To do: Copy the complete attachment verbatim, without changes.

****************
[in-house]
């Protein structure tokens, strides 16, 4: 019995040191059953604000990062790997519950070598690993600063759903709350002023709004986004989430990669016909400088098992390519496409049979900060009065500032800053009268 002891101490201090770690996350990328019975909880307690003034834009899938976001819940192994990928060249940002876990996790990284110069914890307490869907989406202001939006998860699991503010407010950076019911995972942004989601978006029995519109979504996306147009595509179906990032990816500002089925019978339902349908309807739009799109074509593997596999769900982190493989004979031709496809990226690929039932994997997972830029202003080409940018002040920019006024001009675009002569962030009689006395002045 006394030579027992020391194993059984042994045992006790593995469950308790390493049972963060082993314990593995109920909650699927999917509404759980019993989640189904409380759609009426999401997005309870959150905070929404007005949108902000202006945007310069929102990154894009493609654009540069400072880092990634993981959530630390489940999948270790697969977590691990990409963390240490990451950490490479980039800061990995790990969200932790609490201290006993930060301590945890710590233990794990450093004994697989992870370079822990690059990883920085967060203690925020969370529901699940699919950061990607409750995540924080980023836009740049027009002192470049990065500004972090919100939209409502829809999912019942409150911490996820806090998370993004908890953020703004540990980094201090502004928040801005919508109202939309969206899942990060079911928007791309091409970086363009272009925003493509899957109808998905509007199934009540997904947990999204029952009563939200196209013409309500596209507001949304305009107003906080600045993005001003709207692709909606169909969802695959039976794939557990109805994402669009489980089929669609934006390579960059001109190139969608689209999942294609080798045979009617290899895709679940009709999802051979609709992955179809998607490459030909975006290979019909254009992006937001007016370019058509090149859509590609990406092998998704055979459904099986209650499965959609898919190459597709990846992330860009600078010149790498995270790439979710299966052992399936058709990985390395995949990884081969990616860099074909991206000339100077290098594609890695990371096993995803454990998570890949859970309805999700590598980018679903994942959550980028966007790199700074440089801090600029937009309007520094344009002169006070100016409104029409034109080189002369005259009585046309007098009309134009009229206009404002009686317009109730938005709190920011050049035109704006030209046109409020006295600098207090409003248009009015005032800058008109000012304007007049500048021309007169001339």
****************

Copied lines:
[in-house]
């Protein structure tokens, strides 16, 4: 019995040191059953604000990062790997519950070598690993600063759903709350002023709004986004989430990669016909400088098992390519496409049979900060009065500032800053009268 002891101490201090770690996350990328019975909880307690003034834009899938976001819940192994990928060249940002876990996790990284110069914890307490869907989406202001939006998860699991503010407010950076019911995972942004989601978006029995519109979504996306147009595509179906990032990816500002089925019978339902349908309807739009799109074509593997596999769900982190493989004979031709496809990226690929039932994997997972830029202003080409940018002040920019006024001009675009002569962030009689006395002045 006394030579027992020391194993059984042994045992006790593995469950308790390493049972963060082993314990593995109920909650699927999917509404759980019993989640189904409380759609009426999401997005309870959150905070929404007005949108902000202006945007310069929102990154894009493609654009540069400072880092990634993981959530630390489940999948270790697969977590691990990409963390240490990451950490490479980039800061990995790990969200932790609490201290006993930060301590945890710590233990794990450093004994697989992870370079822990690059990883920085967060203690925020969370529901699940699919950061990607409750995540924080980023836009740049027009002192470049990065500004972090919100939209409502829809999912019942409150911490996820806090998370993004908890953020703004540990980094201090502004928040801005919508109202939309969206899942990060079911928007791309091409970086363009272009925003493509899957109808998905509007199934009540997904947990999204029952009563939200196209013409309500596209507001949304305009107003906080600045993005001003709207692709909606169909969802695959039976794939557990109805994402669009489980089929669609934006390579960059001109190139969608689209999942294609080798045979009617290899895709679940009709999802051979609709992955179809998607490459030909975006290979019909254009992006937001007016370019058509090149859509590609990406092998998704055979459904099986209650499965959609898919190459597709990846992330860009600078010149790498995270790439979710299966052992399936058709990985390395995949990884081969990616860099074909991206000339100077290098594609890695990371096993995803454990998570890949859970309805999700590598980018679903994942959550980028966007790199700074440089801090600029937009309007520094344009002169006070100016409104029409034109080189002369005259009585046309007098009309134009009229206009404002009686317009109730938005709190920011050049035109704006030209046109409020006295600098207090409003248009009015005032800058008109000012304007007049500048021309007169001339």